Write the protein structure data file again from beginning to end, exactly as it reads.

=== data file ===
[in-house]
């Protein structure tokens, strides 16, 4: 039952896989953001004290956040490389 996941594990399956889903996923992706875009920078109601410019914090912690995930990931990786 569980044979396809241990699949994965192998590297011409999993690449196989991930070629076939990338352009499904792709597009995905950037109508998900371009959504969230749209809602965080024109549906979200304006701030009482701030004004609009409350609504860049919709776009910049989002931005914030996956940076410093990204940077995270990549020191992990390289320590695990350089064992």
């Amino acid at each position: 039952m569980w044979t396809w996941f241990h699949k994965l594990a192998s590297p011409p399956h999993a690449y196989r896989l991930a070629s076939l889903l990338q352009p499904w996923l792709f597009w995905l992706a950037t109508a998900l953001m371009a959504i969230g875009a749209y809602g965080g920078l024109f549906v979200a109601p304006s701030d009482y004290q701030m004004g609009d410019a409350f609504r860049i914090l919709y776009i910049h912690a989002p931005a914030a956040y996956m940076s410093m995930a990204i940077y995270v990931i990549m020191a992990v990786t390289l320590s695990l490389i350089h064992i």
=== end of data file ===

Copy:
[in-house]
């Protein structure tokens, strides 16, 4: 039952896989953001004290956040490389 996941594990399956889903996923992706875009920078109601410019914090912690995930990931990786 569980044979396809241990699949994965192998590297011409999993690449196989991930070629076939990338352009499904792709597009995905950037109508998900371009959504969230749209809602965080024109549906979200304006701030009482701030004004609009409350609504860049919709776009910049989002931005914030996956940076410093990204940077995270990549020191992990390289320590695990350089064992």
């Amino acid at each position: 039952m569980w044979t396809w996941f241990h699949k994965l594990a192998s590297p011409p399956h999993a690449y196989r896989l991930a070629s076939l889903l990338q352009p499904w996923l792709f597009w995905l992706a950037t109508a998900l953001m371009a959504i969230g875009a749209y809602g965080g920078l024109f549906v979200a109601p304006s701030d009482y004290q701030m004004g609009d410019a409350f609504r860049i914090l919709y776009i910049h912690a989002p931005a914030a956040y996956m940076s410093m995930a990204i940077y995270v990931i990549m020191a992990v990786t390289l320590s695990l490389i350089h064992i």